Chapter 4 Climate data from models
For more information about model selection, see the dedicated chapter below
4.1 What is a climate model?
- For a basic explanation of climate models, see the section on climate models in lesson 1.
- For an explanation of the difference between weather and climate (models), see the dedicated section in lesson 1.
- For a basic overview of types of climate models, see the dedicated section in lesson 1.
- For a basic overview of definitions and differences between global and regional climate models, see the dedicated section in lesson 1.
4.1.1 Complexity of climate models
For decades scientists have been using mathematical models to help us learn more about the Earth’s climate. Over time these models have increased in complexity, as separate components ahve been merged to form coupled systems. The figures below shows the evolution of such systems (first figure from NASA, second figure from IPCC, 2007)
4.1.2 Earth System Models
Earth System Models (ESMs) represent advanced and complex descriptions of the Earth’s atmosphere, ocean, land and surface. The figure shows the difference between a climate model and an ESM. The componenets in green boxes (biochemical) makes a climate model an ESM.
Major advances to climate models and ESMs skills have been made through improving parametrization of processes (parametrization: method of replacing processes that are too small-scale or complex to be physically represented in the model by a simplified process). By modelling new feedback processes, the number of processes and complexity in the models has increased. For example: the addition of carbon storage in the ocean and land surface, affecting the carbon cycle response to GHG induced climate change.
4.1.3 Spatial and Temporal Resolution
Although we know that climate variables such as temperature vary continuously over the surface of the Earth at each moment, calculating such properties for the entire globe and for each moment is beyond the reach of even the fastest supercomputers.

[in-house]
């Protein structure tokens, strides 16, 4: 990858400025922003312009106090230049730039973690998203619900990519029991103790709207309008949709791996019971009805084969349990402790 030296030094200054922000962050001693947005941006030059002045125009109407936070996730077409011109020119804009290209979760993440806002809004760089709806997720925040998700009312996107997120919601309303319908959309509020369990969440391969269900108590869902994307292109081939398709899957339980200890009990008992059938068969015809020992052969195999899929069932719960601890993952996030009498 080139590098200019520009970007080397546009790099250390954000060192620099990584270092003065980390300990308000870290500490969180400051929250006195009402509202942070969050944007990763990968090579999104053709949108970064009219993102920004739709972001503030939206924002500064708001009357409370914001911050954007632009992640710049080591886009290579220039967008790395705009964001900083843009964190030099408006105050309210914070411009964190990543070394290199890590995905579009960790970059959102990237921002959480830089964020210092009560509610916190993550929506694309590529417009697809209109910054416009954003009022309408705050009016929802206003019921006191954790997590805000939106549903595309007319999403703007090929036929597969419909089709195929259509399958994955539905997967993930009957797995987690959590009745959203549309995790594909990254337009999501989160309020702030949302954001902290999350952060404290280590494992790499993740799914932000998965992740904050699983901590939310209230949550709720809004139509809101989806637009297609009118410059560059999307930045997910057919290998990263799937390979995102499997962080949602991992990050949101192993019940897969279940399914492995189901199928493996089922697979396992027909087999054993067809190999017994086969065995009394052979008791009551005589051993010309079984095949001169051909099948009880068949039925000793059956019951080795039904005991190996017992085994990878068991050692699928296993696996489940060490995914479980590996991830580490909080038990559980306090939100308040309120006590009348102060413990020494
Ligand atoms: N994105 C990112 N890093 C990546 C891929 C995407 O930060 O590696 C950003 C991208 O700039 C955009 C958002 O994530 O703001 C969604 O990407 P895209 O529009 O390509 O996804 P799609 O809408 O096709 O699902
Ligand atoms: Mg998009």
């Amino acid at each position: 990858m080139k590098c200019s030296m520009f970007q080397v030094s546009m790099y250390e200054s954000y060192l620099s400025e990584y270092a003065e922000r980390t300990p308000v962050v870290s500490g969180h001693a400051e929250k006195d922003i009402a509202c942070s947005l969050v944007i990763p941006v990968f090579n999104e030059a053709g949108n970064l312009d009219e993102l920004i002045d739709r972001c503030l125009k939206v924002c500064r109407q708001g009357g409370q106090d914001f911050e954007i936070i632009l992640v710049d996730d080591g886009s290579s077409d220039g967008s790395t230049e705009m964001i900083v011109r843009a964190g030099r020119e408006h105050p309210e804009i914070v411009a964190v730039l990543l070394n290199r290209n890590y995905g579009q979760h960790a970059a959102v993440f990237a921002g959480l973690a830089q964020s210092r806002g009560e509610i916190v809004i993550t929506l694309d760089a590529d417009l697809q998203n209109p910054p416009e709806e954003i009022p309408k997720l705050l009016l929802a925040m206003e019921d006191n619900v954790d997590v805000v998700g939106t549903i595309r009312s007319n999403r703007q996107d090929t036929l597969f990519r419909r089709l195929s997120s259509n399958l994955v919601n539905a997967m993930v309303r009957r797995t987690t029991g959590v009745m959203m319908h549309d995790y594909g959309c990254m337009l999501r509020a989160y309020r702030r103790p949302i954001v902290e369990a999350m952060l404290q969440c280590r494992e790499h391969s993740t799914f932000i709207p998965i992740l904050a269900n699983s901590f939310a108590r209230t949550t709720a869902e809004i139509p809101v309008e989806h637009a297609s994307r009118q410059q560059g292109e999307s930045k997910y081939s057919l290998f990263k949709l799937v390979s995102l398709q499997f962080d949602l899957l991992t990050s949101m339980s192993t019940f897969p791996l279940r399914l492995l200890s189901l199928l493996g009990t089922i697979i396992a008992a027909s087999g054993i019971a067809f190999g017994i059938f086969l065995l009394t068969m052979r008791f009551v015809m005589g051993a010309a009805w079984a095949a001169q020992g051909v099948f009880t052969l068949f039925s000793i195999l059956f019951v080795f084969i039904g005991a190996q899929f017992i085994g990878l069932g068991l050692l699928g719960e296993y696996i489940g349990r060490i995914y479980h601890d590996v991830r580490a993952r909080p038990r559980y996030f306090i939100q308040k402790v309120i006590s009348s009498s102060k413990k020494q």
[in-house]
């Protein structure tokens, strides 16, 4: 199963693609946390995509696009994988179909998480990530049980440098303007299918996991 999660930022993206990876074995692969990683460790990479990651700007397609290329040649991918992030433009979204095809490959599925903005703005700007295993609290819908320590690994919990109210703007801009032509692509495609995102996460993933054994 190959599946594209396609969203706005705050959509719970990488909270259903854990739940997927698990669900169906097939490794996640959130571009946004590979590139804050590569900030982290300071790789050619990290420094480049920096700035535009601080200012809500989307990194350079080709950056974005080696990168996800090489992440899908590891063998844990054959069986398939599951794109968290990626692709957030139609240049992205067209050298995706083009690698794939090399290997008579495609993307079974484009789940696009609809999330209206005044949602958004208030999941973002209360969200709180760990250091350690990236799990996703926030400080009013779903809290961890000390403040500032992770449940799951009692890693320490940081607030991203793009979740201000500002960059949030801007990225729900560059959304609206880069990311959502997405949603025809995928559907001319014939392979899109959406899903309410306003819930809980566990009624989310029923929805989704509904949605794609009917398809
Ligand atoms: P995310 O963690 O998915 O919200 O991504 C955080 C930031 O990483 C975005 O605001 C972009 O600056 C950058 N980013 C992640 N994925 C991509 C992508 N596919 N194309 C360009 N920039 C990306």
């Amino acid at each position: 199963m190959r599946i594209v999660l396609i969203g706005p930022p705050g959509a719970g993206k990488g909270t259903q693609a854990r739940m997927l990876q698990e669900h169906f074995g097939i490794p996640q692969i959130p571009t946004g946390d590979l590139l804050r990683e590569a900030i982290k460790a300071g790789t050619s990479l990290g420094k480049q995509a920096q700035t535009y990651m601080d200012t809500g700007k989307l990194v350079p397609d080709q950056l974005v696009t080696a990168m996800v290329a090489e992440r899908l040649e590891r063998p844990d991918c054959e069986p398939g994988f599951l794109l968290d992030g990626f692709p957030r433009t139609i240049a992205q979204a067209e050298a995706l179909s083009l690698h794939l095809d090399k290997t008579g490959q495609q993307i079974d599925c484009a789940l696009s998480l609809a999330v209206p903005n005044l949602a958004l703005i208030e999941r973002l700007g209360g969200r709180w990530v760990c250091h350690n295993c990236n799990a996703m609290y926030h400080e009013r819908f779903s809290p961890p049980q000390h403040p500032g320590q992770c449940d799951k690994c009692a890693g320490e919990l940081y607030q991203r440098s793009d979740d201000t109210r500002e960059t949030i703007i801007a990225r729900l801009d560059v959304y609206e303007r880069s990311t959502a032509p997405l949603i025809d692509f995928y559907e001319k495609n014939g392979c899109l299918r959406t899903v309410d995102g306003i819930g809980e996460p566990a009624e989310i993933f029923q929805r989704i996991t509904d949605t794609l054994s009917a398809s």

- Spatial resolution: specifies how large (in degrees of latitude/longitude or in km/miles) the grid cells in a model are. Not every horizontal layer has the same thickness: close to the earth’s surface more detail is required. A typical global climate model might have grid cells with a size of about 50-100 km, although now researcherse are also starting to make simulations with grid sizes of 25 km.
- Temporal resolution: refers to the size of the time steps used in the models and how often (in simulated or “model time”) calculations of the various properties are being modelled. Although the data are often not saved for future use, often time steps of 1 hour are used.
188.8.131.52 Increase of spatial resolution
The figure below shows the increasing spatial resolution of climate models used through the first four IPCC assessment reports: first (“FAR”) published in 1990, second (“SAR”) in 1995, third (“TAR”) in 2001 and fourth (“AR4”) in 2007. In the fifth report from 2014 the resolution of several global models was about 50 km (IPCC, 2013). The increased spatial result was a result of increased computing power and a request for better representation of all kind of climate effects, including extreme events.
184.108.40.206 Example of impact of high spatial resolution
In this figure the sizes of the grid boxes in a GCM and RCM are shown. Climate models produce area average information. Therefore, the rainfall in the GCM grid box is on average over the whole grid box not more than drizzle. The chance that there will be rainfall in the whole are of a RCM grid box at the same moment is much higher. Therefore, RCMs will give a better indication of shower intensity (and spatial differences).
Non-hydrostatic weather forecast models use a much higher spatial resolution and, therefore, give a better indication of shower intensity.